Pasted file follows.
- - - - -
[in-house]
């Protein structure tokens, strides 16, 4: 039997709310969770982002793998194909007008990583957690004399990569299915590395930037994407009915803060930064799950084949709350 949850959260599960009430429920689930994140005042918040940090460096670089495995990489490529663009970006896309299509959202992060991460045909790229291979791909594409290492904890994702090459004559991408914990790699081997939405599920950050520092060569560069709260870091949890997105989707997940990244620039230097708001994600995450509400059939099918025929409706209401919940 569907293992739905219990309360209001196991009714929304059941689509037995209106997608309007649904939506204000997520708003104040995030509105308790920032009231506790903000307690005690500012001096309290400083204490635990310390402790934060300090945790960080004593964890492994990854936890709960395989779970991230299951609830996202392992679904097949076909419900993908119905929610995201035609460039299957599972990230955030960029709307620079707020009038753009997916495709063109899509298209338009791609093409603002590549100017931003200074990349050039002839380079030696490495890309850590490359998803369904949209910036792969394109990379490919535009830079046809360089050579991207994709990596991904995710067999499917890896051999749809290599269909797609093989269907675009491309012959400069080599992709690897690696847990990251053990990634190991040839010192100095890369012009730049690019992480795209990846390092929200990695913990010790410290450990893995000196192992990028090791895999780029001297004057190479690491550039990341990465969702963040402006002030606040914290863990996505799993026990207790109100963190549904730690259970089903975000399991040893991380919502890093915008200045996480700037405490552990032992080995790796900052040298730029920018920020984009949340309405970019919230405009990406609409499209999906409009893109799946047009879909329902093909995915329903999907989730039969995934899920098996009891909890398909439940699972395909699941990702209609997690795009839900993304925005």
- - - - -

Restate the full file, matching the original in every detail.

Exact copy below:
[in-house]
């Protein structure tokens, strides 16, 4: 039997709310969770982002793998194909007008990583957690004399990569299915590395930037994407009915803060930064799950084949709350 949850959260599960009430429920689930994140005042918040940090460096670089495995990489490529663009970006896309299509959202992060991460045909790229291979791909594409290492904890994702090459004559991408914990790699081997939405599920950050520092060569560069709260870091949890997105989707997940990244620039230097708001994600995450509400059939099918025929409706209401919940 569907293992739905219990309360209001196991009714929304059941689509037995209106997608309007649904939506204000997520708003104040995030509105308790920032009231506790903000307690005690500012001096309290400083204490635990310390402790934060300090945790960080004593964890492994990854936890709960395989779970991230299951609830996202392992679904097949076909419900993908119905929610995201035609460039299957599972990230955030960029709307620079707020009038753009997916495709063109899509298209338009791609093409603002590549100017931003200074990349050039002839380079030696490495890309850590490359998803369904949209910036792969394109990379490919535009830079046809360089050579991207994709990596991904995710067999499917890896051999749809290599269909797609093989269907675009491309012959400069080599992709690897690696847990990251053990990634190991040839010192100095890369012009730049690019992480795209990846390092929200990695913990010790410290450990893995000196192992990028090791895999780029001297004057190479690491550039990341990465969702963040402006002030606040914290863990996505799993026990207790109100963190549904730690259970089903975000399991040893991380919502890093915008200045996480700037405490552990032992080995790796900052040298730029920018920020984009949340309405970019919230405009990406609409499209999906409009893109799946047009879909329902093909995915329903999907989730039969995934899920098996009891909890398909439940699972395909699941990702209609997690795009839900993304925005």